In 1973 at the Second Conference on Baltic Studies in Scandinavia, Professor Steven Reynolds, then at the University of Oregon, presented a paper entitled “The Baltic Psaltery: Bibliographical Problems and Desiderata.” In his paper, Reynolds described virtually all the published research on the Baltic psalteries up to that time. Since then there has been a large amount of research conducted by scholars within the Baltic countries, Russia, and North America. Significant research has been undertaken on the Finnish kantele (Leisiö, Laitinen, Rahkonen, Saha, Hakala, Smolander-Hauvonen), the Estonian kannel (Tõnurist, Haas), the Lavian kokles (Jaremko, Muktupavels, Priedite), the Lithuanian kankles, (Apanavicius), the Russian gusli (Vertkov, Povetkin, Zhoukov and Maraev, Temkin) and the Baltic psalteries in general (Haas, Temkin). Starting with Reynolds’s work, my paper will examine the current state of research and publication on the Baltic psalteries to the present time. Many of the bibliographical problems described by Reynolds have been solved, largely due to the changing geo-political landscape and the coming of the Internet, but some challenges still remain that impede international cooperation in research. I will evaluate the major Baltic psaltery studies of the past 35 years, their significance to one another and to earlier research, and will make some suggestions as to “where we should go from here” in Baltic psaltery research.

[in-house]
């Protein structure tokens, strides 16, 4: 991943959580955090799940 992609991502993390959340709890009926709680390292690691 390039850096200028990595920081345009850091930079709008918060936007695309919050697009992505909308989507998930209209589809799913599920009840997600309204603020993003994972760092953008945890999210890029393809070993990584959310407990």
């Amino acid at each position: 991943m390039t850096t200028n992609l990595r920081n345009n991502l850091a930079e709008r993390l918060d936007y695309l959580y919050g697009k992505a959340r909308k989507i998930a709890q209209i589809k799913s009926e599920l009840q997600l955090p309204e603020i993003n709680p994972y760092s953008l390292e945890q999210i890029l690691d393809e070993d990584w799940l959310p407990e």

“The Baltic Psalteries: Bibliographical Problems and Desiderata Revisited.” Musiikin Suunta [Finnish Ethnomusicological Society Journal] (No. 1, 2009): 16-24.